I'm going out of town and I'm POA. Do I need a substitute?

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Well, if you're concerned about it, some substitute needs to be made...in my state all you need is for the principal to assign another person **for the dates you will be gone** and have them both sign in front of notary. When that time frame elapses you will still be POA upon your return from vacation.
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Agingmyself: That's correct. Validate any online legal information with your own attorney.
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And, you really shouldn't rely on legal advice you read online.
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A POA can be used to grant very specific powers or to grant total control. I could leave my car with you to sell and give you POA to sign over the title--that wouldn't allow you to take over my banking or my medical care! You should never give anyone more authority than you trust them with.
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AgingMyself, you had an excellent attorney.
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Vicksky, and others, to further clarify: You are correct in your last statement that "'when your sister died, the POA for her' would no longer be in force." However, it was not my sister's POA that was in question. No one has power to sign anything on behalf of someone who is dead, because a dead person can no longer take any action. Duh.
The facts are as I stated, and will expand upon: Sister had her husband's General Durable Power of Attorney, which included a provision pursuant to Indiana Code 30-5-5-18, which you can look up online. The provision gave Sister "authority with respect to delegating authority," which "authorizes the attorney-in-fact to delegate in writing to one or more persons any or all powers given to the attorney-in-fact by the power of attorney." Sister's attorney prepared, and Sister signed before she died, a document titled "Delegation of Authority Under General Durable Power of Attorney" which appointed me to serve as her husband's POA if she became unable to serve. When she died, that made her unable to serve, and I became his POA. He could have revoked my POA, of course, as any POA can be revoked, thus addressing your concerns about protecting the Principal's choices. Furthermore, any argument about her authorization to do this not being valid after her death would also have to explain why anything else she signed as his POA would have remained valid after her death--deeds, checks, or anything else she had power to sign on his behalf.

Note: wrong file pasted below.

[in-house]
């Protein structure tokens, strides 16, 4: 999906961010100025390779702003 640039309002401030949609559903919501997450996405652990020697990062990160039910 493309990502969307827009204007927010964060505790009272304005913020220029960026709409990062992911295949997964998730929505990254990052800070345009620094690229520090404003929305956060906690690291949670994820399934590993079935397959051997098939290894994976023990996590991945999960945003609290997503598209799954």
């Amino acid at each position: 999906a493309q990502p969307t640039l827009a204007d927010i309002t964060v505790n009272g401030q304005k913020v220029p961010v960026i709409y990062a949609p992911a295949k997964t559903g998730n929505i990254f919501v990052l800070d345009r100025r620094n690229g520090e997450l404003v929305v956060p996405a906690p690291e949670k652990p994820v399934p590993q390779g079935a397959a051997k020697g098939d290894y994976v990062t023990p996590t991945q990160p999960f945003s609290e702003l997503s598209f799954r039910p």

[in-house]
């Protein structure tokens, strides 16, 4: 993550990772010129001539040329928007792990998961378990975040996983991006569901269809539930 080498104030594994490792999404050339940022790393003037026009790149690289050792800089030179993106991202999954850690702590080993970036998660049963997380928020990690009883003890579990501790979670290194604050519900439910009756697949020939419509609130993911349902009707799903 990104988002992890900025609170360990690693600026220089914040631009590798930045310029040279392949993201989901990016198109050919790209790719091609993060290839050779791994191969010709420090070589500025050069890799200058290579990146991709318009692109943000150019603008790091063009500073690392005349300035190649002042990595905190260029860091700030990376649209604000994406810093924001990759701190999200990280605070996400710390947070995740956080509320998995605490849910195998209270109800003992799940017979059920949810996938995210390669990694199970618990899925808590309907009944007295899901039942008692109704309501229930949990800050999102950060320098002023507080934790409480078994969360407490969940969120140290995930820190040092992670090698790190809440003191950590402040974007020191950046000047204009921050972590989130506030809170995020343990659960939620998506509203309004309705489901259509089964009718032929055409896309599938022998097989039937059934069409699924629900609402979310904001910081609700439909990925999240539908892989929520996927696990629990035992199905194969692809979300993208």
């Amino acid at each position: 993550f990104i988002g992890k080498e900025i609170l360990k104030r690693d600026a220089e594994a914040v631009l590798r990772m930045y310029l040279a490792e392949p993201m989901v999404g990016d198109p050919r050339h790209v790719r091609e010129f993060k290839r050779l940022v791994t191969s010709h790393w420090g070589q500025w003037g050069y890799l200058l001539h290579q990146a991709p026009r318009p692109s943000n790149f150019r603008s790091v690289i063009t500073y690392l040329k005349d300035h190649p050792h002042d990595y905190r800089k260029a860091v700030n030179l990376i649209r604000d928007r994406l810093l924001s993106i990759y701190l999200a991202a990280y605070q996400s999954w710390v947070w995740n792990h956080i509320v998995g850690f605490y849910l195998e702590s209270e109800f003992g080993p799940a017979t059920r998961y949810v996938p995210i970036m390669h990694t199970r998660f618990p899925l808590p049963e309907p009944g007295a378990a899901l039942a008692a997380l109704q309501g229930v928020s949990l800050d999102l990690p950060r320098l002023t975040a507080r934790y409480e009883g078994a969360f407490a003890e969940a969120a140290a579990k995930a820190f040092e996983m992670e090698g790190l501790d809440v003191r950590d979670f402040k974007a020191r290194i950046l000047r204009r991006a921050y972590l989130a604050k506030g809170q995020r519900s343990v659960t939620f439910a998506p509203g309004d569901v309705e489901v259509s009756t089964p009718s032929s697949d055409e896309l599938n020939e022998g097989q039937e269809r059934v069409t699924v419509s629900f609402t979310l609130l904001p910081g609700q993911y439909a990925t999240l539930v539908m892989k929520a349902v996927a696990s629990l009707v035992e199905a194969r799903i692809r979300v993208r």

MY POINT IS, and I'm shouting because this is important: A good attorney can do things for you that other people may not be aware of that can make things much easier for you and your loved ones; and only one of them is addressing the problem of what to do in case you need a back-up to serve as POA.
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No, you do not unless you are traveling to some totally remote place like Greenland (even they may have Internet/Wifi).
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...I meant to say, "when your sister died, the POA for her" would no longer be in force.
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Aging myself, what you describe is very interesting, because when your sister died, the POA for her should have died too. Whomever was the husband's POA would still be his POA. If his POA document listed an alternate (should his wife die) then that person would be his POA. POA's can have an alternate or successor listed. But POA's cannot ever be "transferred" or redirected by anyone other than the Principal (the person who is being protected). If it were possible for a POA to just hand these duties over to someone else, just imagine the consequences-- it would be impossible for the Principal-- they signed up a specific person for this solemn duty, and the Principal deserves to be the ONLY person who can make a change to THEIR choice of POA, or successors. It is always the Principal who gets to decide---NOT the POA. The POA can decline to serve, but that's why lawyers will always recommend a successor POA, or even 2 or 3 successors, so that the Principal's choices are protected, and not reassigned by anyone other than the Principal.
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Agingmyself: excellent answer!!!
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